Lessons for Taiwan from the Ukrainian Crisis

The ongoing cloud of uncertainty on whether Russia will attack Ukraine has put massive pressure on diplomatic relations worldwide. Russia has gathered a large number of troops on its border with Ukraine, while NATO [North Atlantic Treaty Organisation] and other countries watch with trepidation. The United States has warned of grave consequences for Russia if it attacks Ukraine. It has asked Americans to leave Ukraine but also suggested that a direct conflict between the US and Russia is not a possibility.

One can argue that Ukraine and Taiwan are not similar given their different diplomatic, geographic and historical narratives. What needs to be watched here is the stand adopted by the US. Will the US come to Ukraine’s rescue, or will it be left to fend for itself with its own resources and destiny?

The US and Taiwan share an important diplomatic bond, the Taiwan Relations Act, signed in 1979. According to this, “The United States will work towards friendly relations between people of Taiwan and the United States and the future of Taiwan should be determined through peaceful means.” The Taiwan Relations Act has been criticized by Beijing repeatedly, arguing that it interferes with China’s domestic issues. However, it has been one of the important pillars by which Washington has continued to help Taipei strengthen its military and defense preparedness.

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US President Joe Biden has reiterated that the US stand towards Taiwan remains unchanged. Recently, the US signed a $100 million deal to sell defense equipment to Taiwan, including services to the Patriot missile defense system. As expected, Taipei welcomed this, but Beijing criticized it.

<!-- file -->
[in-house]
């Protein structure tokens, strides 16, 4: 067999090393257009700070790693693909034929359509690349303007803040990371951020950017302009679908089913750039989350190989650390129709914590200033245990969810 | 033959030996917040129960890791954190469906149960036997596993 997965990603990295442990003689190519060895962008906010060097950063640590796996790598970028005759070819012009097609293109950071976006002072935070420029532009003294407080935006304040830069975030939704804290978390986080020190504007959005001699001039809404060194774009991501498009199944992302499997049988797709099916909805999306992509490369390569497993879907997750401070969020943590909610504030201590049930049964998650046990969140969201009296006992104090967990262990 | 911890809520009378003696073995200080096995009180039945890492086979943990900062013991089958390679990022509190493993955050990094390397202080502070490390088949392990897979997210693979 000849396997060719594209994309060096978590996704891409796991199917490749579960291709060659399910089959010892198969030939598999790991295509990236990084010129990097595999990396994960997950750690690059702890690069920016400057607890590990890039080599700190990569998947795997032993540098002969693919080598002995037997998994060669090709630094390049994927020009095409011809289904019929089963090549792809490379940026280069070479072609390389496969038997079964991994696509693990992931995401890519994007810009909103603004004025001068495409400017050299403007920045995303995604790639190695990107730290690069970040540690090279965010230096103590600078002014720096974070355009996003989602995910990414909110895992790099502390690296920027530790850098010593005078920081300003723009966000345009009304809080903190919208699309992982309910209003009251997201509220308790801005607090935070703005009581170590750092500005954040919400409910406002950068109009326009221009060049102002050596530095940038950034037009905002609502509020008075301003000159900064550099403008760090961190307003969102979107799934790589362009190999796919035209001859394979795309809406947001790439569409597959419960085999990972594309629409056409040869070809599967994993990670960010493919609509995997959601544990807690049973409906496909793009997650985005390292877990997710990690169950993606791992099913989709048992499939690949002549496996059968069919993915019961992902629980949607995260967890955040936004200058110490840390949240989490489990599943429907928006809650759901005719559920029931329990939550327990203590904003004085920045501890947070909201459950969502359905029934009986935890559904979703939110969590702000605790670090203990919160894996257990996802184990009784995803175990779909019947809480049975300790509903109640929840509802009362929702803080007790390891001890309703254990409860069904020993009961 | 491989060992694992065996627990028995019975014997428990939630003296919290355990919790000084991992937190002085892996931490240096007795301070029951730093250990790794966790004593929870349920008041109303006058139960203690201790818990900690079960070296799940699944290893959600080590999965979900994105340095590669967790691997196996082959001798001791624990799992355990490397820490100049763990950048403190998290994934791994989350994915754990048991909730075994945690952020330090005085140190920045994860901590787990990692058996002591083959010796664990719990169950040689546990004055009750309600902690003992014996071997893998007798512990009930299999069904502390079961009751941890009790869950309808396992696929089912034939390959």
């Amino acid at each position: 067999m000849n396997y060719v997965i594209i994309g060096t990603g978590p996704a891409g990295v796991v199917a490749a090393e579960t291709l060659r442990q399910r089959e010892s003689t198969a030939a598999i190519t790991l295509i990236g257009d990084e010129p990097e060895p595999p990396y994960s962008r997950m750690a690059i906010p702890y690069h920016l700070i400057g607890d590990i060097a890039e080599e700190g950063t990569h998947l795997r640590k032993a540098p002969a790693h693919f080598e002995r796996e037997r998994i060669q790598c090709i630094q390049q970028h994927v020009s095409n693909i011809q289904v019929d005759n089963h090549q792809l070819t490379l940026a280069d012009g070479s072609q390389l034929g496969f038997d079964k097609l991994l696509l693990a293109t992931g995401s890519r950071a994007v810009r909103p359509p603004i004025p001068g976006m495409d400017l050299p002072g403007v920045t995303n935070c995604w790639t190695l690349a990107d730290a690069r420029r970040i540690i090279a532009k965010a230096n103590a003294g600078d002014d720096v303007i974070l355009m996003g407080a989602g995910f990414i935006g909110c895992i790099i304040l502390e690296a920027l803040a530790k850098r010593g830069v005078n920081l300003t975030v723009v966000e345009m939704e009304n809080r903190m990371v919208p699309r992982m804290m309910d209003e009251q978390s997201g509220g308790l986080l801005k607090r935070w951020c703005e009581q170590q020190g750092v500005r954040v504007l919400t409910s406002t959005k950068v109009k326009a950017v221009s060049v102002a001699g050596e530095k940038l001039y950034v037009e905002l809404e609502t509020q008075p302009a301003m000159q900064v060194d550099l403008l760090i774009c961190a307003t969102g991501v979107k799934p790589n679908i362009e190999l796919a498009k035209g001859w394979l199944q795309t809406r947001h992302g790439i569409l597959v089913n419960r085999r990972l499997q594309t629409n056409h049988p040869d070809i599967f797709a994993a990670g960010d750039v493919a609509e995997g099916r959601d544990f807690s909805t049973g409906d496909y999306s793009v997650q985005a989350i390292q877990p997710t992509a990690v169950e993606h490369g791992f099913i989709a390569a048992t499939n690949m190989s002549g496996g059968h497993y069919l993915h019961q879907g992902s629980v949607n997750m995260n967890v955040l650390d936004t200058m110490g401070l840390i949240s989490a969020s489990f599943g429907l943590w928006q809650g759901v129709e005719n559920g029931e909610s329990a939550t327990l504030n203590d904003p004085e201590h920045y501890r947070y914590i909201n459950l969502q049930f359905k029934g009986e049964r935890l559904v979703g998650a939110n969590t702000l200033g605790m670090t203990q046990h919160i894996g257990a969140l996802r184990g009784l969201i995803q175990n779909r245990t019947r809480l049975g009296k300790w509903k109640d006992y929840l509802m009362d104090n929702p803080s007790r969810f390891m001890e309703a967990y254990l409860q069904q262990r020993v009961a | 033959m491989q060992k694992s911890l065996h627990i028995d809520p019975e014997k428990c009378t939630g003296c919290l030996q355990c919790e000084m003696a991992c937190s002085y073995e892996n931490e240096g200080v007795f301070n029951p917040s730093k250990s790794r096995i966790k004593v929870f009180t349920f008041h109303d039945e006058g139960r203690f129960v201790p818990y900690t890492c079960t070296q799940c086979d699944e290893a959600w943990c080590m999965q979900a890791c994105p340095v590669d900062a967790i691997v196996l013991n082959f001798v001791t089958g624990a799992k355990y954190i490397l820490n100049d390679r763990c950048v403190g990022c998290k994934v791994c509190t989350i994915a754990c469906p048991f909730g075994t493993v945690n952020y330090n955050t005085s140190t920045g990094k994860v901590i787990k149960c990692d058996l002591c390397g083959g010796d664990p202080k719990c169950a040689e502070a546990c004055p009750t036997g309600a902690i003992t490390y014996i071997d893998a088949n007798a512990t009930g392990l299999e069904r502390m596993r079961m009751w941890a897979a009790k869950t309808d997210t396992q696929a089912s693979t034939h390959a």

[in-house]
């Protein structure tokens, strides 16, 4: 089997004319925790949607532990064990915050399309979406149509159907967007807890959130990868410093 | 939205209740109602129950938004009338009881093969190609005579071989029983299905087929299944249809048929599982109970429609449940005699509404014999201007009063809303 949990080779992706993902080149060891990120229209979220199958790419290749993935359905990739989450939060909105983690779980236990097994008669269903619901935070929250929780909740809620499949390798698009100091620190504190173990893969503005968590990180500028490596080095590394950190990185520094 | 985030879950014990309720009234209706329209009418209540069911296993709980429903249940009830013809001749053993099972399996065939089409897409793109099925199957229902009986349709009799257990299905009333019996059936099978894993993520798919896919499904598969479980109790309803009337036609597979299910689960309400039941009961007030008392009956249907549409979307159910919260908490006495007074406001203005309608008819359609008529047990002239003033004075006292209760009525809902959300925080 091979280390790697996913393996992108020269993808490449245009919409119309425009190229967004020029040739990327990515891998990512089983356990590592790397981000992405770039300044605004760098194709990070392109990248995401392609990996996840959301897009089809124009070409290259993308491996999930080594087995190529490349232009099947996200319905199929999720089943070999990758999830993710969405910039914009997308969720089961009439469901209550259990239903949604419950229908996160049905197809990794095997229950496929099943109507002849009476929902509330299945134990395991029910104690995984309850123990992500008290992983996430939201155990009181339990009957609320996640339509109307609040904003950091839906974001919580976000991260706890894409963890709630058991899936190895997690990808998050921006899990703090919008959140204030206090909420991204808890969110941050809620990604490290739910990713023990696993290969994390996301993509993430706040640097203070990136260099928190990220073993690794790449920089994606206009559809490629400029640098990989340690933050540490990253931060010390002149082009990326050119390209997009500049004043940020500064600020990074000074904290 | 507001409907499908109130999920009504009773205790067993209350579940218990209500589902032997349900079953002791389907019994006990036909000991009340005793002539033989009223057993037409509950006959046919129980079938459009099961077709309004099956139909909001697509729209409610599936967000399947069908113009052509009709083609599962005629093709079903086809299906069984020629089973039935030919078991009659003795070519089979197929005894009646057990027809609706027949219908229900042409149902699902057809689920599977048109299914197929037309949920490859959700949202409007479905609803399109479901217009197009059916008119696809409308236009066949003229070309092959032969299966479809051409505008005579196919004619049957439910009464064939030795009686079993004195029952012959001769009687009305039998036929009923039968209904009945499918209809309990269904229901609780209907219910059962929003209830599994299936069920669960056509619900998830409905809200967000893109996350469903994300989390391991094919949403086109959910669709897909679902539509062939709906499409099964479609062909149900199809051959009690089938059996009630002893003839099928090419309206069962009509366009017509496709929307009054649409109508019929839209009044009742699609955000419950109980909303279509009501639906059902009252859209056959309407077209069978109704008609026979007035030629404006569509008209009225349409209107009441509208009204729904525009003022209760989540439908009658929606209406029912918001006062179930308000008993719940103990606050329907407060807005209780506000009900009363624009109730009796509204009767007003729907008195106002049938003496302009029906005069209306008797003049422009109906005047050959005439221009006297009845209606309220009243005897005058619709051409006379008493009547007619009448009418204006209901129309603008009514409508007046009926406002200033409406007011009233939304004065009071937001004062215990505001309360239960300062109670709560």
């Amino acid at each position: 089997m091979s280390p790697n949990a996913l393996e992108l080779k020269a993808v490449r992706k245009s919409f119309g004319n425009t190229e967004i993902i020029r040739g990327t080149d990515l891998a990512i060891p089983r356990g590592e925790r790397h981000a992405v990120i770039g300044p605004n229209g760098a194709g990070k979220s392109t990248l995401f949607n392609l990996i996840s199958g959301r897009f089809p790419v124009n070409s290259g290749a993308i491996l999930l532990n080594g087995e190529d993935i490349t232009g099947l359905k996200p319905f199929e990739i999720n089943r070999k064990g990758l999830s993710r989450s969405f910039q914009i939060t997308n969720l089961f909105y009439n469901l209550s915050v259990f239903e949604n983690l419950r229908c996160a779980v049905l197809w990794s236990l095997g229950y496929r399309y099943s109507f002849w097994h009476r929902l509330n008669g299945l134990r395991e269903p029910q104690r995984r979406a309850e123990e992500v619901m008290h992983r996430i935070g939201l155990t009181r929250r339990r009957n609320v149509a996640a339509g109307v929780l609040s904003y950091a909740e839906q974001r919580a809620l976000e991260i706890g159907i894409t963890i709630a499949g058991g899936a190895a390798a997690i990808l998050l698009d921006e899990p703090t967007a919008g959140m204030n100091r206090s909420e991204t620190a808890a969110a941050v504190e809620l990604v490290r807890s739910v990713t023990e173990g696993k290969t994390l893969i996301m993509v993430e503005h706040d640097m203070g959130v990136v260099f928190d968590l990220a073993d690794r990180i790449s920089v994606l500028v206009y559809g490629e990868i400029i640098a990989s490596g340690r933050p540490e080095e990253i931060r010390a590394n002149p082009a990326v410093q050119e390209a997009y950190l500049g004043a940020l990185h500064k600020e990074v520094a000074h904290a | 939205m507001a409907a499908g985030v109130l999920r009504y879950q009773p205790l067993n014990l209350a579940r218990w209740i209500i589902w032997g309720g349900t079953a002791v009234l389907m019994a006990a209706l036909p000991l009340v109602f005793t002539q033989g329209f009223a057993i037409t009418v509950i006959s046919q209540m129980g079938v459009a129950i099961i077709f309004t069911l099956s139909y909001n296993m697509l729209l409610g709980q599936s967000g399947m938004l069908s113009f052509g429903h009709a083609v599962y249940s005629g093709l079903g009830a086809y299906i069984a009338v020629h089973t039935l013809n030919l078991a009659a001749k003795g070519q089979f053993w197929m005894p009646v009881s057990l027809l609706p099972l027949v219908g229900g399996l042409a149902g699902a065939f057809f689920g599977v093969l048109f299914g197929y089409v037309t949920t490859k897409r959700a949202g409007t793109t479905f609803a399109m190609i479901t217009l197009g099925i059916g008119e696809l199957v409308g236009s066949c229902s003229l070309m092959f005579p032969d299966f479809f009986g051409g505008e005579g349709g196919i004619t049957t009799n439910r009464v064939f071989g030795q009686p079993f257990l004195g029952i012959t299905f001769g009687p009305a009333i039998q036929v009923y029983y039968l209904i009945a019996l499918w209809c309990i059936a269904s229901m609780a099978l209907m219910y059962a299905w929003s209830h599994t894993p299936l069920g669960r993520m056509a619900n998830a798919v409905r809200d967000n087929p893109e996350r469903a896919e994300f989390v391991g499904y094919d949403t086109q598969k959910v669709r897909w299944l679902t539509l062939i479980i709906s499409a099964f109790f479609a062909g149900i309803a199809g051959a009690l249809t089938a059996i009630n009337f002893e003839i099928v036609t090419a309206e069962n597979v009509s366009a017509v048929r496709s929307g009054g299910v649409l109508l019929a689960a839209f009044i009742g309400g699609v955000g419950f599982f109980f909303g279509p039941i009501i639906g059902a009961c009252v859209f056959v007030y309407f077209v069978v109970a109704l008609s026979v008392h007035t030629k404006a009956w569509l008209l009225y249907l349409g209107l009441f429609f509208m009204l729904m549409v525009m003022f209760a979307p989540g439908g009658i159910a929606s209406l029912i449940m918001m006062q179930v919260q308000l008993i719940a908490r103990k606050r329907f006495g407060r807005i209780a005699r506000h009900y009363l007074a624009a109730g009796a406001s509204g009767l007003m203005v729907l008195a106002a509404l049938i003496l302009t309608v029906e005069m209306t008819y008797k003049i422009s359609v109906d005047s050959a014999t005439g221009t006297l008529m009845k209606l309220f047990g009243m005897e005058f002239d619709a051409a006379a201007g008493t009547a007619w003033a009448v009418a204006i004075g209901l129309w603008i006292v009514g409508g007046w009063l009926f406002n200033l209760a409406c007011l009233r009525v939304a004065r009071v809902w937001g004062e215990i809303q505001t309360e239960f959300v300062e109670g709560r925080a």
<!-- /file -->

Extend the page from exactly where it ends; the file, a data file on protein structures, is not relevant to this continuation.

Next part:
In the last few years, relations between China and Taiwan have deteriorated, attributed to the reunification vision of Chinese President Xi Jinping. While China views Taiwan as a part of the mainland, Taipei under Tsai Ing-wen wants to achieve a more independent identity. It is, therefore, little surprise that Xi has been looking for ways to fulfil his aim of national rejuvenation and the Chinese dream of reunification. This stand of Beijing makes Taiwan insecure and worried about the future. China has been ‘eating away’ several diplomatic allies of Taiwan with its financial clout.

Some scholars argue that if Russia attacks Ukraine, it provides Beijing with a testing ground to see to what extent the US might go. It also allows China to gauge the international reaction towards such an act. It will help Xi decide whether and how he should go about military and forceful reunification with Taiwan. China has supported Russia in the United Nations on the Ukrainian issue.

During the pre-Winter Olympics meeting between Xi and Russian President Vladimir Putin, the leaders expressed their views on NATO and other exclusive security groups, terming NATO a cold war era alliance. The two committed to their friendship, stating that the relationship between the two countries was “superior to political and military alliances of the cold war era.”

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Given this backdrop, Taiwan would be keenly watching the stand adopted by the US towards Ukraine. However, drawing parallels is not easy. Even if Russia were to attack Ukraine and China comes to its aid, it might not indicate a similar action by Beijing vis-à-vis Taipei.

The US and China both have a lot at stake concerning their relations with Taiwan and bilaterally. If Beijing does attack Taiwan, it may lose a lot economically and internationally. It is financially heavily intertwined with the US and Taiwan. The economic repercussions of aggression on Taiwan would be high. Even if it were to succeed militarily, the cost of the war could leave Beijing with disgruntled masses both at home and in Taiwan.

In 2020, Taiwanese exports to mainland China (including Hong Kong) were more than $150 billion. With the ongoing pandemic and the significant challenges the Chinese economy has faced, a military excursion seems far-fetched. From the nationalistic point of view, this could further strain domestic support of the Communist Party of China (CPC), a challenge that it may be unwilling to take on. The current aim should be to revive the economy than look for a military excursion.

However, the immediate gain for China by showing support towards Russia on Ukraine helps Beijing test the waters and keep Taiwan guessing.

(The writer is Assistant Professor at OP Jindal Global University)

Disclaimer: The views expressed above are the author’s own. They do not necessarily reflect the views of DH

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